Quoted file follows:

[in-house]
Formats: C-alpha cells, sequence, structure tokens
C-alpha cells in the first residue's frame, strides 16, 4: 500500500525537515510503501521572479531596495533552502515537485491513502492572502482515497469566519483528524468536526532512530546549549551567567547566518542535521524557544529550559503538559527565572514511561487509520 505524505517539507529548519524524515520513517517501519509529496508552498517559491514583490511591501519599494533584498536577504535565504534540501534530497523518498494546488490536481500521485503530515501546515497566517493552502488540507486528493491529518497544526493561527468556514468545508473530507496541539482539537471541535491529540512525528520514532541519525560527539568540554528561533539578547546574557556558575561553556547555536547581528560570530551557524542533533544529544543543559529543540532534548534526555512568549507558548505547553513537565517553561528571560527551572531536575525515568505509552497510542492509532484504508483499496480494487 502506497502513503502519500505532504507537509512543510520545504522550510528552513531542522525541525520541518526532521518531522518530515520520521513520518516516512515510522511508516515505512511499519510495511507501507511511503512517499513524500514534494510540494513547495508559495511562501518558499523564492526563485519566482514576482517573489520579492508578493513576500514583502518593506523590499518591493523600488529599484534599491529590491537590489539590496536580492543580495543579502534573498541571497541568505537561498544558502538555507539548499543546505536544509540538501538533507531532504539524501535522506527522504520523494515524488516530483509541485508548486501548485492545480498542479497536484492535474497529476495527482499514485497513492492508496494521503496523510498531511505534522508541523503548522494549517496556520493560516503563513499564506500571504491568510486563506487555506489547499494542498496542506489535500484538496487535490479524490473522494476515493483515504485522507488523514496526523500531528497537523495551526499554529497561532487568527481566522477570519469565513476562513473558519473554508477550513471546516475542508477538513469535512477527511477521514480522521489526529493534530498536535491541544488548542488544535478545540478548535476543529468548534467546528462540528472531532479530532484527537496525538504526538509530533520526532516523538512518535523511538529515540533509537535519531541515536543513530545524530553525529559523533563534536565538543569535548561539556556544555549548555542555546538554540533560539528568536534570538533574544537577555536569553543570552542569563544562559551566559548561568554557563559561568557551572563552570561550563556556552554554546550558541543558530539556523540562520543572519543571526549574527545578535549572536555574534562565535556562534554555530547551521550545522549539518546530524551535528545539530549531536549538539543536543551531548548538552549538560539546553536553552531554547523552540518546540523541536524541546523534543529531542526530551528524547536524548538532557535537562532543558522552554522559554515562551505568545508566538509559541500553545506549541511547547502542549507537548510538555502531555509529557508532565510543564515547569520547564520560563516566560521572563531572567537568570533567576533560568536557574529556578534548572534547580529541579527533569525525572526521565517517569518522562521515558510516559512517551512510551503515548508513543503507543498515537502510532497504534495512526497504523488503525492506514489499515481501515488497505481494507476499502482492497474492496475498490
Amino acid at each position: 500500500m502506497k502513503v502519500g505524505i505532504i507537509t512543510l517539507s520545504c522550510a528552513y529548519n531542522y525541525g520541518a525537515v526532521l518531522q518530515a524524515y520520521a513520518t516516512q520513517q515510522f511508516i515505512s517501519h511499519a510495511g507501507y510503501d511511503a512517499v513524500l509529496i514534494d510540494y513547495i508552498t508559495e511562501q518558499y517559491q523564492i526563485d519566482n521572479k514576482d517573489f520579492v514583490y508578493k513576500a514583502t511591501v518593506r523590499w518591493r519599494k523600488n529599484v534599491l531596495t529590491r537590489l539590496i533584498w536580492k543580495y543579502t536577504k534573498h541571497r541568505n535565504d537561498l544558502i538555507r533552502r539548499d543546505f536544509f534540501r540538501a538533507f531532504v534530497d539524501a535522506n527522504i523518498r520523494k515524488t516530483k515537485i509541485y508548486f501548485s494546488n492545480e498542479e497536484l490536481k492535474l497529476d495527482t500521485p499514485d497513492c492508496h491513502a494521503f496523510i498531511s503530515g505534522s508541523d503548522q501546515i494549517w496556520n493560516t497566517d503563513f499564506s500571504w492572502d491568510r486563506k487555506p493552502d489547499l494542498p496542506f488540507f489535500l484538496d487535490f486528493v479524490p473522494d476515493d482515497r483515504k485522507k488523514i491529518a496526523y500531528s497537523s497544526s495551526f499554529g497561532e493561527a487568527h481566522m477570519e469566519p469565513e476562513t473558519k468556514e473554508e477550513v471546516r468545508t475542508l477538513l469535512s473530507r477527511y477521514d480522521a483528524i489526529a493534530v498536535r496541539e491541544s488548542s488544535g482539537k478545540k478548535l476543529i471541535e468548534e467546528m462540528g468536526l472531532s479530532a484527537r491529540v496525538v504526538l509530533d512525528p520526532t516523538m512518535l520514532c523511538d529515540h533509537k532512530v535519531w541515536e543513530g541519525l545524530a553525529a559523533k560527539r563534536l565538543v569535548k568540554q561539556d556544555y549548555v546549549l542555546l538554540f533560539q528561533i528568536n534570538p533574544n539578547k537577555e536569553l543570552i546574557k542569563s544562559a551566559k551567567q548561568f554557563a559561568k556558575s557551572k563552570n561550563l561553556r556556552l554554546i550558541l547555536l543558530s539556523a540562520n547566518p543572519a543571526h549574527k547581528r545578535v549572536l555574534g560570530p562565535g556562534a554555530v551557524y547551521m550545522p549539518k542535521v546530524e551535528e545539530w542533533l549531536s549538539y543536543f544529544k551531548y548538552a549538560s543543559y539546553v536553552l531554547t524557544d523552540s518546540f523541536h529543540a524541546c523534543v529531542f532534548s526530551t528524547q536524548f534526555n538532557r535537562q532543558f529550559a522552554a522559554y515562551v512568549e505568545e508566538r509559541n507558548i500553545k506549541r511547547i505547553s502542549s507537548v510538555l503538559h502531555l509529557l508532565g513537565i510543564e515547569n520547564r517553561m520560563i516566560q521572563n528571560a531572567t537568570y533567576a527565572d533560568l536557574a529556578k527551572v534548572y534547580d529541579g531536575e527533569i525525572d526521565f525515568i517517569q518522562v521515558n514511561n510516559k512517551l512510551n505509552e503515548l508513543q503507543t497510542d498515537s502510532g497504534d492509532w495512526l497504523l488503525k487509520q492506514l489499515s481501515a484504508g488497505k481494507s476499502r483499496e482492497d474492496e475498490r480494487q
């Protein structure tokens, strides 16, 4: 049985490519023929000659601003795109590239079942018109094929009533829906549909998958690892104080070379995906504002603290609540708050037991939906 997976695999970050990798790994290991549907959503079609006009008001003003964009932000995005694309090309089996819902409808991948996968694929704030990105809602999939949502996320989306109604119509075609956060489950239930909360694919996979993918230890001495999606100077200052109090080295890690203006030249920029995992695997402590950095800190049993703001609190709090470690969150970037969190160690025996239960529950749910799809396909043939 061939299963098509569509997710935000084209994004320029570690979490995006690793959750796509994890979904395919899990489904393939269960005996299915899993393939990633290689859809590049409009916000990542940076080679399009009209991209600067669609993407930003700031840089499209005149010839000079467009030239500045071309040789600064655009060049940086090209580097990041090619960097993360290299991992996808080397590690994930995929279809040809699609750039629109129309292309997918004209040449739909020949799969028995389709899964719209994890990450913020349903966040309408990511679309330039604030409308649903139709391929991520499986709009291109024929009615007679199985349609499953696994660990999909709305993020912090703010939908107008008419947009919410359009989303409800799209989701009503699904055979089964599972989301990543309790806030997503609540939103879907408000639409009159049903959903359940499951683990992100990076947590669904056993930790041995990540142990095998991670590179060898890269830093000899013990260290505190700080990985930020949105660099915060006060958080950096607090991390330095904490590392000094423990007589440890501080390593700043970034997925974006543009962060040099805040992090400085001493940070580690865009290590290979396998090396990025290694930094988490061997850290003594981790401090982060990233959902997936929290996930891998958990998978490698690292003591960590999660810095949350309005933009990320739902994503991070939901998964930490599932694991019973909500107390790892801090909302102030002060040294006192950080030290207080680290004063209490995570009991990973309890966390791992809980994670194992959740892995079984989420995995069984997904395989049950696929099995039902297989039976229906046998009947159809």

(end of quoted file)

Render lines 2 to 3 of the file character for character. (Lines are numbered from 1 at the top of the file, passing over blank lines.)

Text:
Formats: C-alpha cells, sequence, structure tokens
C-alpha cells in the first residue's frame, strides 16, 4: 500500500525537515510503501521572479531596495533552502515537485491513502492572502482515497469566519483528524468536526532512530546549549551567567547566518542535521524557544529550559503538559527565572514511561487509520 505524505517539507529548519524524515520513517517501519509529496508552498517559491514583490511591501519599494533584498536577504535565504534540501534530497523518498494546488490536481500521485503530515501546515497566517493552502488540507486528493491529518497544526493561527468556514468545508473530507496541539482539537471541535491529540512525528520514532541519525560527539568540554528561533539578547546574557556558575561553556547555536547581528560570530551557524542533533544529544543543559529543540532534548534526555512568549507558548505547553513537565517553561528571560527551572531536575525515568505509552497510542492509532484504508483499496480494487 502506497502513503502519500505532504507537509512543510520545504522550510528552513531542522525541525520541518526532521518531522518530515520520521513520518516516512515510522511508516515505512511499519510495511507501507511511503512517499513524500514534494510540494513547495508559495511562501518558499523564492526563485519566482514576482517573489520579492508578493513576500514583502518593506523590499518591493523600488529599484534599491529590491537590489539590496536580492543580495543579502534573498541571497541568505537561498544558502538555507539548499543546505536544509540538501538533507531532504539524501535522506527522504520523494515524488516530483509541485508548486501548485492545480498542479497536484492535474497529476495527482499514485497513492492508496494521503496523510498531511505534522508541523503548522494549517496556520493560516503563513499564506500571504491568510486563506487555506489547499494542498496542506489535500484538496487535490479524490473522494476515493483515504485522507488523514496526523500531528497537523495551526499554529497561532487568527481566522477570519469565513476562513473558519473554508477550513471546516475542508477538513469535512477527511477521514480522521489526529493534530498536535491541544488548542488544535478545540478548535476543529468548534467546528462540528472531532479530532484527537496525538504526538509530533520526532516523538512518535523511538529515540533509537535519531541515536543513530545524530553525529559523533563534536565538543569535548561539556556544555549548555542555546538554540533560539528568536534570538533574544537577555536569553543570552542569563544562559551566559548561568554557563559561568557551572563552570561550563556556552554554546550558541543558530539556523540562520543572519543571526549574527545578535549572536555574534562565535556562534554555530547551521550545522549539518546530524551535528545539530549531536549538539543536543551531548548538552549538560539546553536553552531554547523552540518546540523541536524541546523534543529531542526530551528524547536524548538532557535537562532543558522552554522559554515562551505568545508566538509559541500553545506549541511547547502542549507537548510538555502531555509529557508532565510543564515547569520547564520560563516566560521572563531572567537568570533567576533560568536557574529556578534548572534547580529541579527533569525525572526521565517517569518522562521515558510516559512517551512510551503515548508513543503507543498515537502510532497504534495512526497504523488503525492506514489499515481501515488497505481494507476499502482492497474492496475498490